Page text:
A Second Coming, Canadian Migration Fiction

A Second Coming, Canadian Migration Fiction
Edited by Donald F. Mulcahy, Guernica, 348 pages

One of the best stories included in the twenty-four chosen by Thomas Mulcahy, editor of this intriguing anthology, has the chilling title, “Mephisto in the Land of Ice and Snow.” Written by Eileen Lohka who was born in Mauritius and who teaches French and Francophone literature and cultures at the University of Calgary, the story vividly captures the running theme of this anthology: that there is an emotional and sometimes physical consequence for emigrating, for leaving behind the familiar home country.

Canada is a land of opportunity, a multicultural space that welcomes immigrants, though the more financially comfortable life they may build can come with a cost. Kamla, the narrator of the story, arrives in Alberta as an 18-year-old from her native village, after reading a want ad for schoolteachers. She proudly becomes a Canadian citizen and changes her name to Camilla. Eventually, the “frozen prairie” becomes her inner landscape, and she remembers her village nostalgically: “I catch myself dreaming about cascading bougainvilleas, pulpy lychees, sensuous mangoes, turquoise seas and the spicy aroma of the Grand Bazaar we call the Port Louis Market.” She reflects further: “Memories assault me, paralyze me. I wonder why my children seem so bland to me, so much like everybody else. Why they never ask about my childhood.”

This kind of feeling of not being at “home” even with one’s children or relatives seems to be a shared experience with some of the characters in the stories of this anthology. Although the longing to be reunited with parents, grandparents, cousins and the original place of birth overwhelms the characters, it does not defeat them.

Another story that stands out is “Fantastic Falafel” by Veena Gokhale, a writer from Bombay who came to Canada on a Journalism Fellowship in 1990, and eventually settled in Montréal. The main character, Keshav, a retired engineer living in Mississauga with his wife and daughter, bumps into Vaman, an old friend who is also a retired engineer, while having his morning coffee at Tim Horton’s. They renew their friendship, and Keshav is flooded with memories of his childhood in India. Though Keshav is satisfied with his life, he finds that his born-in-Canada daughter, Veena, tires him as she criticizes his old ways. He wonders if she is a product of the Canadian education system that promotes critical thinking. Eventually his old friend Vaman reveals a secret to Kheshav that makes this story touching.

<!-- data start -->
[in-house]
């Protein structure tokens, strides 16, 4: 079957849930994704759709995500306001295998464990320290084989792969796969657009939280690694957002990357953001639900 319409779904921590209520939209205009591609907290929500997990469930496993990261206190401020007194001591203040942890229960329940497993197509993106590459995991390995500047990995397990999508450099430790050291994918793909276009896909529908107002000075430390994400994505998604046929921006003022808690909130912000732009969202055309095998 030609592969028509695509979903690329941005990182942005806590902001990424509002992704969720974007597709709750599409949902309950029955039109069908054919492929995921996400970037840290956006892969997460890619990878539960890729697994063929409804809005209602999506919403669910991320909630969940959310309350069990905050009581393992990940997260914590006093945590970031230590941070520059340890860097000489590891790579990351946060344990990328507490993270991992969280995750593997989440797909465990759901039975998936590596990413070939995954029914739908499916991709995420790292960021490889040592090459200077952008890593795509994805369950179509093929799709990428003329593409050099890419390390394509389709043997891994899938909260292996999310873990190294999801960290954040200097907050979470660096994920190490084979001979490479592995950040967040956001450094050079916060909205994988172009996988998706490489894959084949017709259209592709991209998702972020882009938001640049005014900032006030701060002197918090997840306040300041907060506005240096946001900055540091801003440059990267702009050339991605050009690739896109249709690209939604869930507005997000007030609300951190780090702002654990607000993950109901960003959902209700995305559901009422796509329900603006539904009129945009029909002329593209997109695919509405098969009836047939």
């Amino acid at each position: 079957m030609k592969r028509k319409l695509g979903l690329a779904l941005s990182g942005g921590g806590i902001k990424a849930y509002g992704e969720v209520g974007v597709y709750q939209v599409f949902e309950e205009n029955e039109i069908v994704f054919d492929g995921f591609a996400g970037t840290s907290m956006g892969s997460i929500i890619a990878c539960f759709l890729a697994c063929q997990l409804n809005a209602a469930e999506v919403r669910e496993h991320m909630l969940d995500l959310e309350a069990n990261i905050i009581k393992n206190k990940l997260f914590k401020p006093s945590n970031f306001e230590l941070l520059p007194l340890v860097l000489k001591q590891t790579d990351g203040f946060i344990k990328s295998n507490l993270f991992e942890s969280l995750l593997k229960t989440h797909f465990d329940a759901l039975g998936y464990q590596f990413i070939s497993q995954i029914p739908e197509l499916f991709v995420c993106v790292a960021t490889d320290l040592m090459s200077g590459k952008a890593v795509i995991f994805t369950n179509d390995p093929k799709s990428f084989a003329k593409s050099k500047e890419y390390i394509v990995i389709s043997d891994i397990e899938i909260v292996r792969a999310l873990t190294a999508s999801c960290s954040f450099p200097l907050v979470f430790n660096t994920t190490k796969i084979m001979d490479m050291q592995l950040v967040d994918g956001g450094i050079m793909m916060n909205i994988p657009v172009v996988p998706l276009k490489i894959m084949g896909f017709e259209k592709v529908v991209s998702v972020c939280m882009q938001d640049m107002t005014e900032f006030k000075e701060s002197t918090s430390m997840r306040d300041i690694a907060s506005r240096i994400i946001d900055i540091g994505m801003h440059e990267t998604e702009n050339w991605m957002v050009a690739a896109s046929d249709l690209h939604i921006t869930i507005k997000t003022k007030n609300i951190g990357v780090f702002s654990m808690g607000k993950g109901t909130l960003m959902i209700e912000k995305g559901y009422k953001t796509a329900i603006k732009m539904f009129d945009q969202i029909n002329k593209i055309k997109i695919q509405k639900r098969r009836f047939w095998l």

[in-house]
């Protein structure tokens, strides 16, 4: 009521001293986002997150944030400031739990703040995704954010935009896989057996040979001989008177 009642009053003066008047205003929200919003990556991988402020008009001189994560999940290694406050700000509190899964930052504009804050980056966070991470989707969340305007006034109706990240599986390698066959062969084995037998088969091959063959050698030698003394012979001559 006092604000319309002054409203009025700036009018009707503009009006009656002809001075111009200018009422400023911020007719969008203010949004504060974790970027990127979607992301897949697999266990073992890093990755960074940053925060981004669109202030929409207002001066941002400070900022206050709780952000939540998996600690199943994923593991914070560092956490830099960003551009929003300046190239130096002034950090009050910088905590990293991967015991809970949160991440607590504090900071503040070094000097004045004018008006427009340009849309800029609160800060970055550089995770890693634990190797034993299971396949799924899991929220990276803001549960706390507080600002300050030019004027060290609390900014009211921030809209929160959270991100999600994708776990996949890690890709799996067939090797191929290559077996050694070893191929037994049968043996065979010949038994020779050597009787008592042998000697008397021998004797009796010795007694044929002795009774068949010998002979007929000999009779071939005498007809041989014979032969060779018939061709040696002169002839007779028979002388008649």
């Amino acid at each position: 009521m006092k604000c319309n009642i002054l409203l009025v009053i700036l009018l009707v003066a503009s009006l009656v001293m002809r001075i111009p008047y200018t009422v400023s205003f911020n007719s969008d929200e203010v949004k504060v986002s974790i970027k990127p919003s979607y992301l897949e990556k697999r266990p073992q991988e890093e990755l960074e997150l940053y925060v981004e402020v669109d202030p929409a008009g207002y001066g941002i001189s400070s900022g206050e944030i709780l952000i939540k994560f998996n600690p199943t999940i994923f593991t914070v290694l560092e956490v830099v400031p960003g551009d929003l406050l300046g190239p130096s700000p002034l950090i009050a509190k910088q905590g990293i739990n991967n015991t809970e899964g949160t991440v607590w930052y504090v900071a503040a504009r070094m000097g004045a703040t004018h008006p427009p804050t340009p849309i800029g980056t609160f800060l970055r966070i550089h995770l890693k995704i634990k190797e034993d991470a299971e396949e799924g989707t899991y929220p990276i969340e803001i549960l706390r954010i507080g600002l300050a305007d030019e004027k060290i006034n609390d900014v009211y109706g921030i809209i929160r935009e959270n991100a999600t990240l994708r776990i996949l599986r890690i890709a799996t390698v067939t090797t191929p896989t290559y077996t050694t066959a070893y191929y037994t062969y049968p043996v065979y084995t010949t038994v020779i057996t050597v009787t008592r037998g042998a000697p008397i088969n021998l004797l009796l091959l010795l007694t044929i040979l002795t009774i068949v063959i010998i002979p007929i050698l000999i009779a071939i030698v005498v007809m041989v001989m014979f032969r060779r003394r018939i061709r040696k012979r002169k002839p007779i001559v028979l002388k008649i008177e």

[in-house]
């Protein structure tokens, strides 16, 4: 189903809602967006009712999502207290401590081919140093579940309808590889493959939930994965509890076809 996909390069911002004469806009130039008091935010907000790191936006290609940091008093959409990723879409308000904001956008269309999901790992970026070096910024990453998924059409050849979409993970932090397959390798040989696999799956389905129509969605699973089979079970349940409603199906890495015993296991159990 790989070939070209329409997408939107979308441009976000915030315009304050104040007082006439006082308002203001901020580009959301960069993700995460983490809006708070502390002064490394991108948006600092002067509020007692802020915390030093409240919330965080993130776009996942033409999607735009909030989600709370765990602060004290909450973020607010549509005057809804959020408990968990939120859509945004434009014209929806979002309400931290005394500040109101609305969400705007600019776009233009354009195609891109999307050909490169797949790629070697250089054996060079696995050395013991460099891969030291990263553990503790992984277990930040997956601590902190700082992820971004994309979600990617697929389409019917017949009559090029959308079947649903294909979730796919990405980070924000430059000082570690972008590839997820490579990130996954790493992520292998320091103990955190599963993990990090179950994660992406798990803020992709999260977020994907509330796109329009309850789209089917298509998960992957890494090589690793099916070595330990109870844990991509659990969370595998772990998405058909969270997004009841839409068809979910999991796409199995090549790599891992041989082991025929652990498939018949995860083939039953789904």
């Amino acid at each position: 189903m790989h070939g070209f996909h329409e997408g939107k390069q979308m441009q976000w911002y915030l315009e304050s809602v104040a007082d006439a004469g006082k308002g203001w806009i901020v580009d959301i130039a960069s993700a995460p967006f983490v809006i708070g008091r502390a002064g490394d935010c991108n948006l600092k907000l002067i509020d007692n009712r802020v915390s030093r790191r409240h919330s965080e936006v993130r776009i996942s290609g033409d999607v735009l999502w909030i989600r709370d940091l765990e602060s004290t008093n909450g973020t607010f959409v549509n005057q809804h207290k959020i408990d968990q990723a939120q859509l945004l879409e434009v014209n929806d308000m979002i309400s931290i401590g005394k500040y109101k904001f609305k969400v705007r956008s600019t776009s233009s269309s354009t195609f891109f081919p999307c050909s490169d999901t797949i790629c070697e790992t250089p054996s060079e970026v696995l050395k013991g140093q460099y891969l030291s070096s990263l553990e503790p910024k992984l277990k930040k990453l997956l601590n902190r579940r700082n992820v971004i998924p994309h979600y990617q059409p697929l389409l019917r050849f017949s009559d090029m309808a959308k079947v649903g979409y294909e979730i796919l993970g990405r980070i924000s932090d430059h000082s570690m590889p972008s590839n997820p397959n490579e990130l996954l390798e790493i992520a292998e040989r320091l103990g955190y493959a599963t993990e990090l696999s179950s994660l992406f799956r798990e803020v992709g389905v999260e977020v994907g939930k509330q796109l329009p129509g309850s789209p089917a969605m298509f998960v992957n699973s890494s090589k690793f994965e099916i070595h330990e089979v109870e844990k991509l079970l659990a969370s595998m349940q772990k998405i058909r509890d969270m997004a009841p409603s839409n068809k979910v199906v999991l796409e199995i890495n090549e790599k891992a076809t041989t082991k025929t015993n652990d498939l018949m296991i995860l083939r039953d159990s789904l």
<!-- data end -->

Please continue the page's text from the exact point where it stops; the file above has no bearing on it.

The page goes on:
A more spare and haunting story is “Leokadia and Adam” by Ron Romanowski, a writer and poet from Winnipeg. Leokadia’s son is at her deathbed with his father Adam and his sister Basia and brother Wojtek. He reflects on his mother’s life and how she had published a book of poems in college back in Poland, but in Canada, had put aside her dream of being a poet in order to earn a living for her family. She had become the owner of a Winnipeg deli that sold kielbasa and sausage. In her last moments, her son recalls the Polish mystical legend of the snow white mountain goat, the Bialy Baran that appears only to the dying to ease their passage to the other world.

“Nick and Francesco Visit Canada” by F.G. Paci, author of 13 novels, is a humorous story that relates how a retired Canadian teacher with a smattering of Italian from his childhood in Italy, agrees to shepherd two eccentric men from Italy, invited to appear on a CBC game show. How they react to Canada is part of the whimsy of this story.

Other interesting stories are “The Motorcycle” by Licia Canton, previously published in an Italian journal, Rivistalunaspecie; and Michael Mirolla’s quirkily nightmarish tale “Above El Club El Salvador” that appeared in an issue of the literary magazine, Event.

Mucalhy explains in the Introduction that the anthology was also meant to include essays, memoirs and creative non-fiction on the subject of emigration/immigration. However, the abundance of material available made it a necessary to create two volumes: this anthology of fiction and a companion volume of non-fiction, also edited by Donald Mulcahy, Coming Here, Being Here.

Anne Cimon is a Montréal writer.